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The food you eat falls into three main (macro) categories: a protein, a carbohydrate, a fat, or a mixture of these.
At the end of a meal, anything that’s a carbohydrate will eventually get digested or broken down into simple sugar.
Anytime you read the word “sugar,” understand that it comes not just from sweet foods but from many sources, including:
- Salty snacks, such as pretzels, chips, and crackers
- Grains, such as rice, oats, wheat, and even quinoa
- Any fruit, whether it’s a ripe plantain or a green one
- Starchy vegetables, such as potatoes, corn, and yuca
- Any kind of pea or bean
- A lot of processed foods, such as cereal, bread, and pasta
The Harmful Effects of Excessive Sugar Intake
When the body takes in more sugar than it can handle, a lot of damage can result.
It is taxing on the pancreas, increases the amount of insulin released, and puts a strain on the cardiovascular system.
Consuming excess sugar can eventually lead to the following health problems:
- Frequent illness due to low immunity
- Cardiovascular ailments
- Acne and other skin problems
- Undue weight gain
- Generalized fatigue or low energy levels
- Type 2 diabetes
- Memory problems
- Compromised liver function
- Fatty liver disease
- High blood pressure
- High triglycerides
- Poor oral health
- Mood swings (1)(2)
Uncontrolled blood sugar can be extremely dangerous in the long run. It can damage nerves and blood vessels over time, which can lead to loss of sensation in the feet and compromised eyesight.
Signs That You Are Eating Too Much Sugar
It can be very tricky to know when you’re consuming excess sugar. The body is an amazing machine that does its best to keep you in balance until it cannot any longer.
The pancreas will continue to produce enough insulin for as long as it can so that you don’t have a high amount of sugar in your blood. It is for this reason that most people will not know they are eating too much sugar by looking at their lab work.
However, here are a few signs that can alert you to this problem:
- You might be surprised to know that excess sugar can manifest on the body in the form of skin tags and a subtle darkening of the skin called acanthosis nigricans, which can be seen in the folds of the arms, armpits, neck, groin, or forehead.
- A subtle sign that a meal has too much carbohydrate (or sugar) in it is if you want to take a nap immediately after eating.
- A rapid increase in body weight might be due to consuming too much sugar.
- Moreover, if blood sugar levels are constantly elevated, it will cause increased thirst and an increase in urination.
ALSO READ: How to Beat Your Sugar Addiction
The Role of Sugar Intake in Weight Gain
Sometimes, but not always! Weight gain can be the result of many different causes, so it’s not accurate to say that it only comes from a diet high in sugar. Sometimes, it’s not even due to a person’s diet at all.
A high-carbohydrate diet could lead to weight gain if someone is having difficulty metabolizing that sugar (defined as insulin resistance) and is gaining weight despite limiting his or her caloric intake. (3)
The mechanism is complex, but the body wants to clear excess sugar out of the bloodstream, and when it cannot do so, it will store it as fat instead.
This is where working with a registered dietitian along with seeing your primary care doctor can help figure out what might be the cause of your weight gain.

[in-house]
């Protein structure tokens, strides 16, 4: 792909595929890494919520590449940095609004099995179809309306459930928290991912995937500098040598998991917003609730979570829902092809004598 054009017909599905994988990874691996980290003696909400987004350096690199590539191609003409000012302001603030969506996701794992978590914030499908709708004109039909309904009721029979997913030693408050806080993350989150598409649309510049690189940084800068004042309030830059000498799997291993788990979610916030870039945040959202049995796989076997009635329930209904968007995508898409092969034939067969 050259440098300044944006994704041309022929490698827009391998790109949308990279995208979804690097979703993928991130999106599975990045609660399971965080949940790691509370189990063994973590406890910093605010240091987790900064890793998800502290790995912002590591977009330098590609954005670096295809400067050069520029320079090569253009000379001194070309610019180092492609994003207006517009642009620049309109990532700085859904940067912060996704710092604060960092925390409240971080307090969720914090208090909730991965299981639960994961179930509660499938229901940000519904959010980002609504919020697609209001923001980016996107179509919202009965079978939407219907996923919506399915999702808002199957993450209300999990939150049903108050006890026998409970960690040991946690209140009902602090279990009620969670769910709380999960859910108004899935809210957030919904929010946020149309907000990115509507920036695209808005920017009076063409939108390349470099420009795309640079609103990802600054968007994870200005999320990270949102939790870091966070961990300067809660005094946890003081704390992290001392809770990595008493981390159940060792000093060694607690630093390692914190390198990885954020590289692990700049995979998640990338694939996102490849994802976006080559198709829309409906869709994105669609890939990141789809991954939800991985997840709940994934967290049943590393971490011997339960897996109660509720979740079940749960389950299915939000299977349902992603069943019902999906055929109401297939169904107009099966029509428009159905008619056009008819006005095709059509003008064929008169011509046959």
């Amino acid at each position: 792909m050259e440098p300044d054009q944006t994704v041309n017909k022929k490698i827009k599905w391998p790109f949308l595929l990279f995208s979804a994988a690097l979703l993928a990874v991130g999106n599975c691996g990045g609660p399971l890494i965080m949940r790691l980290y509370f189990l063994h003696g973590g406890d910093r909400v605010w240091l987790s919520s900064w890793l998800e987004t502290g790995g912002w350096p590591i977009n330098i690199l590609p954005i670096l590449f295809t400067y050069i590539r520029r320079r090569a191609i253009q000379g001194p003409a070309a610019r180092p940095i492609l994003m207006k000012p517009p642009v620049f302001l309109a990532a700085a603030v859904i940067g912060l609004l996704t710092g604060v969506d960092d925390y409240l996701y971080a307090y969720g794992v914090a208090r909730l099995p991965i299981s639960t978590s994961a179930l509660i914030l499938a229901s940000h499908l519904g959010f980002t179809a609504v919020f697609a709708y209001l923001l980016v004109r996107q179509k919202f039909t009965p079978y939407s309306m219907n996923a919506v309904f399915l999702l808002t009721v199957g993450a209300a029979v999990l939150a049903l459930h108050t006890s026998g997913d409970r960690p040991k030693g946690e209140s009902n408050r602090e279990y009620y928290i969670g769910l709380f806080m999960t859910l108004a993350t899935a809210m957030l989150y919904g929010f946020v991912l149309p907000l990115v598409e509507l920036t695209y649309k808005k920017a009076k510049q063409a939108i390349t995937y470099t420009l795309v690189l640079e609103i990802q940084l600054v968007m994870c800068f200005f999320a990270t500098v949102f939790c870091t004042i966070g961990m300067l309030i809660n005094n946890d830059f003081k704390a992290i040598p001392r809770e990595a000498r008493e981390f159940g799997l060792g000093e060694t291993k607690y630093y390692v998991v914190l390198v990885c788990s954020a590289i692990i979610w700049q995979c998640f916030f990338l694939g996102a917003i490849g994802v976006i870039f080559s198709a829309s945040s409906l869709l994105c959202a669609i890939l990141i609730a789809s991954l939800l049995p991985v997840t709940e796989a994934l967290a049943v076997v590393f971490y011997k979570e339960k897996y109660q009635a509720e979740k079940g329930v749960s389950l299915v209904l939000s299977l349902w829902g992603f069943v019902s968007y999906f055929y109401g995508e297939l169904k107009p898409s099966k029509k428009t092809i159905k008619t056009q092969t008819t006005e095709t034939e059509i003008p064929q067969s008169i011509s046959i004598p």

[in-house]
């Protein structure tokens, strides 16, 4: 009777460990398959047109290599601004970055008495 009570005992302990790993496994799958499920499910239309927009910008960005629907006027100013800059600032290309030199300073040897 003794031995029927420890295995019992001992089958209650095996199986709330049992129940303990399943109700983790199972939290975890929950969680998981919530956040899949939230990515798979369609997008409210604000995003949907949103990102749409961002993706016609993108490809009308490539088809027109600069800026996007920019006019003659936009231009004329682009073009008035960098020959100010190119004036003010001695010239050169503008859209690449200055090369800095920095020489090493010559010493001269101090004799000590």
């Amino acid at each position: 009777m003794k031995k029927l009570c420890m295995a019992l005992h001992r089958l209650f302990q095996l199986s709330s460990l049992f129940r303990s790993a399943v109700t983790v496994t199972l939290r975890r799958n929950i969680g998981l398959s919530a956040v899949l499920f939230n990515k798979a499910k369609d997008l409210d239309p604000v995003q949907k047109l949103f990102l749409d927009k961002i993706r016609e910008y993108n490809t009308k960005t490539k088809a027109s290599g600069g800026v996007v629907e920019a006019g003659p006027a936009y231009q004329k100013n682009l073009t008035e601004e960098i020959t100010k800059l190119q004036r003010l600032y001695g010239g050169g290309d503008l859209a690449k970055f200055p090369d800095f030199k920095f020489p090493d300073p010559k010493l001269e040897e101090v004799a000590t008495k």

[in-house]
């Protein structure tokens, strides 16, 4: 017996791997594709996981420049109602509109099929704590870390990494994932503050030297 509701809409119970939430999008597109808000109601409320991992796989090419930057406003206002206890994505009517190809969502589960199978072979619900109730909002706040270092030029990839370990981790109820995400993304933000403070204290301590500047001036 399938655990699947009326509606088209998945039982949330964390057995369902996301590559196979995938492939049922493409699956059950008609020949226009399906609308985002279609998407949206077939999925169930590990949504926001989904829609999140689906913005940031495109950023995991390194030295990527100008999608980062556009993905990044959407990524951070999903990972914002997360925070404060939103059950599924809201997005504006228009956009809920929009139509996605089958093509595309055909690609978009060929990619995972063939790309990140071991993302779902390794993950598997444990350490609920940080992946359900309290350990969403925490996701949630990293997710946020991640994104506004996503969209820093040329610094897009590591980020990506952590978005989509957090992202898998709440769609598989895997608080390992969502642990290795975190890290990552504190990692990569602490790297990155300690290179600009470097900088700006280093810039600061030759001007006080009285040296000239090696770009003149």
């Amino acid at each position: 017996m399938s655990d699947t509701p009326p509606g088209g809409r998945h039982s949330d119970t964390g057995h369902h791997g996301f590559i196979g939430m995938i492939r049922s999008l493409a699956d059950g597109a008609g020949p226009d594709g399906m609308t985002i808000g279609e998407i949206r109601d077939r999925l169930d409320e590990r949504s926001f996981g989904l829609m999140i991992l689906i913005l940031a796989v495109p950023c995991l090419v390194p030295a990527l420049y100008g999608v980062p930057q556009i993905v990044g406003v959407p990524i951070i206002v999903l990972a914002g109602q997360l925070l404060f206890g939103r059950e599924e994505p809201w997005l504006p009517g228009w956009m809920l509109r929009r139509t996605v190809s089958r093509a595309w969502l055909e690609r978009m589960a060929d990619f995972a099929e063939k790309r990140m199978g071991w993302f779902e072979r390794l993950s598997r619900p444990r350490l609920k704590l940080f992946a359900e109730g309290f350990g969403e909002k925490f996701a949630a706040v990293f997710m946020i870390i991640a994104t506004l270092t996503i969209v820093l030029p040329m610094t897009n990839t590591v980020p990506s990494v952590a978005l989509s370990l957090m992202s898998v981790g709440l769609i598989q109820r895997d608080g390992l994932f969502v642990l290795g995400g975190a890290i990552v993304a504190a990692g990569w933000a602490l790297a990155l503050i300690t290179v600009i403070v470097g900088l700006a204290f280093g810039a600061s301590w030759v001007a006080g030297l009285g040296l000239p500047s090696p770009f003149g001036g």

Is Tooth Decay Only Caused by Sugary Foods?
Not necessarily. Regular dental hygiene is of extreme importance in preventing tooth decay, but sugar is responsible for the damage done to the teeth.
Crunchy foods such as pretzels, chips, crackers, and cookies can cling onto the surfaces of the teeth long after you’ve eaten the snack. They are capable of causing more damage the longer they’re allowed to sit undisturbed on your teeth.
Someone who consumes a lot of sodas or juices, where the sticky liquid is allowed to bathe the teeth in sugar, can also speed up tooth decay.
Tooth decay is, therefore, not a symptom of excess sugar in the body, but of eating habits, genetics, and timing of food intake with toothbrushing.
Can Exercise Undo the Damage Caused by Excess Sugar?
Exercising will help mitigate the health consequences of a diet high in sugar, but it will be ineffective if you don’t simultaneously limit your intake. (4)
Unfortunately, there is no way to outsmart Mother Nature. In my practice, I counsel clients that 80% of the changes they want for their health are based on what they eat, and only 20% comes from exercise.
This holds true for blood sugar control or weight loss. A couple of bites of a rich dessert take only a moment, while it takes a significant amount of time to burn it off.
The Best Way to Flush Out Excess Sugar From the Body
While there is no way to “flush” out excess sugar, taking a walk or doing any exercise after eating a lot of carbohydrates lets the body use that excess fuel instead of storing it as fat or letting it remain in the bloodstream.
Should People With High Blood Pressure Avoid High-Sugar Foods?
It’s helpful for everyone to limit sugary products. People with high blood pressure don’t need to avoid them, but like most things in life, following a protocol of moderation goes a long way.
It’s all about balance, portion size, and eating less processed foods, which are helpful to everybody.
My top tips to keep sugar in balance in the diet and in the body would be to enjoy foods in the least processed form as you can, the way it’s found in nature.
A balanced plate during meals is more important than a list of specific foods to eat or avoid.
Make sure you keep carbohydrates to a size no larger than your fist, a quarter of your plate a protein, and half your plate full of vegetables, and you’ll start to eat and feel better!